It has been observed that about 3 % of the memory usage time only is spent on refreshing, and hence, refreshing has very little impact on the performance of the memory. It should be noted that while refreshing is going on, normal memory access cannot be performed. However, refresh cycles and normal memory access cycles can be interleaved and it has been accomplished in the advanced IC chip design.

A typical DRAM cell structure for an individual cell that stores one bit of information is depicted in Figure 4.4. The cell is constructed simply by a capacitor C and a transistor T. The transistor T here acts as a switch which is closed (allowing current to flow) if a voltage is applied to activate the address line and is open (no current flows) if no voltage is present on the address line. The address line is activated only when the bit value from this cell is to be read or written.

FIGURE 4.4

A scheme of typical DRAM memory cell structure.

Write Operation: For the write operation (i.e. to store information) in the cell, a voltage either high representing 1 or low representing 0 (i.e. an appropriate voltage signal) is applied to the bit line. A signal is then applied to the address line to turn the transistor T on. This causes a known amount of charge (bit value) to be transferred to the capacitor C to store. Charge is transferred to the capacitor C only if the data line is in the 1 state, and no charge is transferred, if the data line is in the 0 state.

Read Operation: For the read operation, the address line for the targeted cell is selected and then activated. As a result, the transistor T is turned on, and the charge already stored, if any, in the capacitor is transferred, and is fed out onto a bit line, and then to a sense amplifier for detection. The sense amplifier compares the capacitor voltage to a reference value (threshold value) that determines whether the cell contains logic 1 or logic 0. The readout from the cell is destructive in nature (DRO) that discharges the capacitor C. This occurs because the selected storage capacitor C comes in parallel with the stray capacitor C, of the bit line. Usually, the value of Q is much larger than C because many such cells are connected to the same column line. Thus, the information being readout is now amplified and subsequently restored (rewritten again into the cell) in C for future use. This operation may, however, be combined with the periodic refreshing operations as required by dynamic memories of this type. The read operation now comes to an end. With its usual access circuitry, this memory cell also requires a few additional arrangements for keeping the provision of:

  • • Suitable mechanism for refreshing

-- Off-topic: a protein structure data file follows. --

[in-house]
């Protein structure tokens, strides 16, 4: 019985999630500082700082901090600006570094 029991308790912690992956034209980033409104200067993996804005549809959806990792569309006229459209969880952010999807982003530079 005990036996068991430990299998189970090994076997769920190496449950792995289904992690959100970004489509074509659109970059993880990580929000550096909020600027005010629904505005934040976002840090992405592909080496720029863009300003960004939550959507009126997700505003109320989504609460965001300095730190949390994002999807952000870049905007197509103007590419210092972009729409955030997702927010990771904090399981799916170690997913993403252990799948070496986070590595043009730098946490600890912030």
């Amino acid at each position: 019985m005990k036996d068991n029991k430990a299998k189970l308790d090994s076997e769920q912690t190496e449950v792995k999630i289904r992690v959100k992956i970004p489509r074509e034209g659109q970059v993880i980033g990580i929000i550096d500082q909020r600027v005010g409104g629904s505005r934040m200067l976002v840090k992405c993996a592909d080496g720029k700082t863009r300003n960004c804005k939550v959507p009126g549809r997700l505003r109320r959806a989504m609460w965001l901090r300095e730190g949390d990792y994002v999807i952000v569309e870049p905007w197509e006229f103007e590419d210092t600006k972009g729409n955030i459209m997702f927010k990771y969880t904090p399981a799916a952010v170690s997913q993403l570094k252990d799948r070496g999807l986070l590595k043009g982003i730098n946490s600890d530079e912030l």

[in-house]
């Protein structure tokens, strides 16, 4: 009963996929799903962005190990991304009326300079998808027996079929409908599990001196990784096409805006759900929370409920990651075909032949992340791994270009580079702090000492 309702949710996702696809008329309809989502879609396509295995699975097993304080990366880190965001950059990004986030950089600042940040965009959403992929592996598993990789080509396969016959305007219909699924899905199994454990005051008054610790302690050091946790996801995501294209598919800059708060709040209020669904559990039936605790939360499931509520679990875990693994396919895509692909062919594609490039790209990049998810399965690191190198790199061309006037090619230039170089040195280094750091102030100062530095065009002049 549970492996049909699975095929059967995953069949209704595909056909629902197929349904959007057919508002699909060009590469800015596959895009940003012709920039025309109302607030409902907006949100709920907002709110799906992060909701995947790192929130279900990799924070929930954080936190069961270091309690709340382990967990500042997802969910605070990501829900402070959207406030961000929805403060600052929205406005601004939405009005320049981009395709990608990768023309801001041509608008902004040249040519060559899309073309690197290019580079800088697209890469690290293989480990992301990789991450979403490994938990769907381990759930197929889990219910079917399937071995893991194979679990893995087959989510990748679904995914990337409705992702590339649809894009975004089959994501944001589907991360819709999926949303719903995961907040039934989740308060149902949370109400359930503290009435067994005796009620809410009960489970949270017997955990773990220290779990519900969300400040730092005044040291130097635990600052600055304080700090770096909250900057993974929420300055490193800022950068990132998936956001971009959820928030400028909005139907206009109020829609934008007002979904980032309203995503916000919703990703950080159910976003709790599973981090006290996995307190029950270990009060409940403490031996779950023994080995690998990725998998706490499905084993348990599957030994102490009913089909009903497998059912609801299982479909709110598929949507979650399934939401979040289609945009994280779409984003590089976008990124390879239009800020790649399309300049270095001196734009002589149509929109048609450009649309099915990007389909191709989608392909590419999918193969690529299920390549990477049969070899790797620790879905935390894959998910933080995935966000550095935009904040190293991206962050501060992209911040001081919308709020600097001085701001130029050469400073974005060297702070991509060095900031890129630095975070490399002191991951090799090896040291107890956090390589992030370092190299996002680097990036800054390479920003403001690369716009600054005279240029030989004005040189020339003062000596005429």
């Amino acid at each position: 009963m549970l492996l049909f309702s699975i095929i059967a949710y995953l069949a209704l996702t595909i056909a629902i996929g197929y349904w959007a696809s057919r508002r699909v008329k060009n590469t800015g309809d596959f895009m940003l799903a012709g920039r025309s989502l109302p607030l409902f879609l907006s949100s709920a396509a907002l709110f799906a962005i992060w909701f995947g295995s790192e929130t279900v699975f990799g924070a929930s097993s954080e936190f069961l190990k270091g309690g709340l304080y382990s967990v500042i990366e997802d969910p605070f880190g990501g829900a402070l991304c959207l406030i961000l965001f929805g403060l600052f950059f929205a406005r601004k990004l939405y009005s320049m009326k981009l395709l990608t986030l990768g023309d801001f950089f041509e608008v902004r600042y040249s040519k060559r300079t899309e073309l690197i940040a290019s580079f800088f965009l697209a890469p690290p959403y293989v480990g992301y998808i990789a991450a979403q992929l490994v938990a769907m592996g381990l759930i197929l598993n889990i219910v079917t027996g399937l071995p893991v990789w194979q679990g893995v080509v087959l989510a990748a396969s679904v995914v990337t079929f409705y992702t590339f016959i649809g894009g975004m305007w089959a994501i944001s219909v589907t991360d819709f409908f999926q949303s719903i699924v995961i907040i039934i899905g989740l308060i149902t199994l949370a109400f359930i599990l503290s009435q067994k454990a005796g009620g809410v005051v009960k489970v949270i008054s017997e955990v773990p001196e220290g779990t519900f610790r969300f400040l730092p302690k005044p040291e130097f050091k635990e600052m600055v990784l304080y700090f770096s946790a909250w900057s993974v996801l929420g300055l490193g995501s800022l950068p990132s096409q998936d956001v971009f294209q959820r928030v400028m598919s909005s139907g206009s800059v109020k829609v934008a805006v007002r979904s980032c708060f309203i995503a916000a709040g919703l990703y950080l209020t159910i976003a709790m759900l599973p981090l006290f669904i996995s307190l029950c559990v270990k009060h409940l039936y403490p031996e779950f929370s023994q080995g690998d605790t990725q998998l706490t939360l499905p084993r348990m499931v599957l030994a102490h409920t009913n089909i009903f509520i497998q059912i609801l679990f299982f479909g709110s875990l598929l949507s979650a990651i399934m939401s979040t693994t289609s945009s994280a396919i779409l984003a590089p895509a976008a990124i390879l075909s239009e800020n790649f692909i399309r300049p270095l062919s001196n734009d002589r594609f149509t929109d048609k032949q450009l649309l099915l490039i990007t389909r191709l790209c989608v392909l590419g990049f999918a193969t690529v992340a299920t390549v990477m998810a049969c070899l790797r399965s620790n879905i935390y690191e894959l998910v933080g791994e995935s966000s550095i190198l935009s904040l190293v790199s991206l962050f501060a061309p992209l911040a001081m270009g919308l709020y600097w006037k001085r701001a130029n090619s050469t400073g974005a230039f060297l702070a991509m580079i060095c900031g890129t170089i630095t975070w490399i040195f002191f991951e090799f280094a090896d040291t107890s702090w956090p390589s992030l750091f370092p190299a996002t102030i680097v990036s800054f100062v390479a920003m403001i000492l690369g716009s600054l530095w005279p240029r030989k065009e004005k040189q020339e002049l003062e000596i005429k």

• • Necessary arrangement to recover the cell status due to destructive readout.
  • • DRAM is often bit-organised. Therefore, the read/write operation can be done for one bit at a time, and for this reason, a DRAM with a large capacity requires comparatively more address lines than its counterpart a Static RAM.

Still the distinct advantages of this memory cell are:

  • • Low cost per bit.
  • • Its small size which, in turn, makes the IC chip small in size with high cell (bit) density. This is possible due to the simplicity in realization of the DRAM cell.
  • • Smaller in size leads to high portability.
  • • Having low power consumption reduces the running overhead as well as less heat generation, thus, requiring less air-conditioning to keep it properly operative.

Since a DRAM with a large capacity requires more address lines; for example, a 4 Mb x 1 DRAM requires 22 address lines (4 Mb = 222). But, to save pins, address multiplexing is used to specify the address of each cell. The same pins of the IC package are thus multiplexed to input both the row address as well as the column address of a cell. Hence, appropriate decoders are required for this purpose. To load these two addresses into the row decoder and column decoder, two strobe signals RAS'(= Row Address Select) and CAS'(=Column Address Select) are used externally.

CMOS semiconductor cell is found in common use for main memory (primary memory) in almost all commercial computer systems of today. However, the detailed implementation of the sense amplifier and refreshing mechanism associated with its implementation are beyond the scope of this discussion.

Schemes For Refreshing DRAM

Normal decay of stored charge from the capacitor creates problems only when the information is read from the cell, because writing on the cell means putting some amount of charge to store in the capacitor. Thus, refreshing is mainly required to restore the charge level to its original value before any such reading is carried out. Refreshing is periodically done by cycling through the words once every 2-4 ms to restore the charge already decayed. This requires an extra control circuitry for refreshing mechanisms that are to be interleaved with normal memory access operations. Naturally, realization of dynamic RAM requires somewhat extra circuitry and additional mechanisms than those of their static counterparts. However, there are several types of refresh operations. Those are, namely:

i. RAS' Only Refresh

ii. CAS' Before RAS' Refresh

iii. Distributed Refreshing

iv. Hidden Refresh

v. Burst Refresh

A brief detail of different types of refresh operations is given in the following web site: http://routledge.com/9780367255732.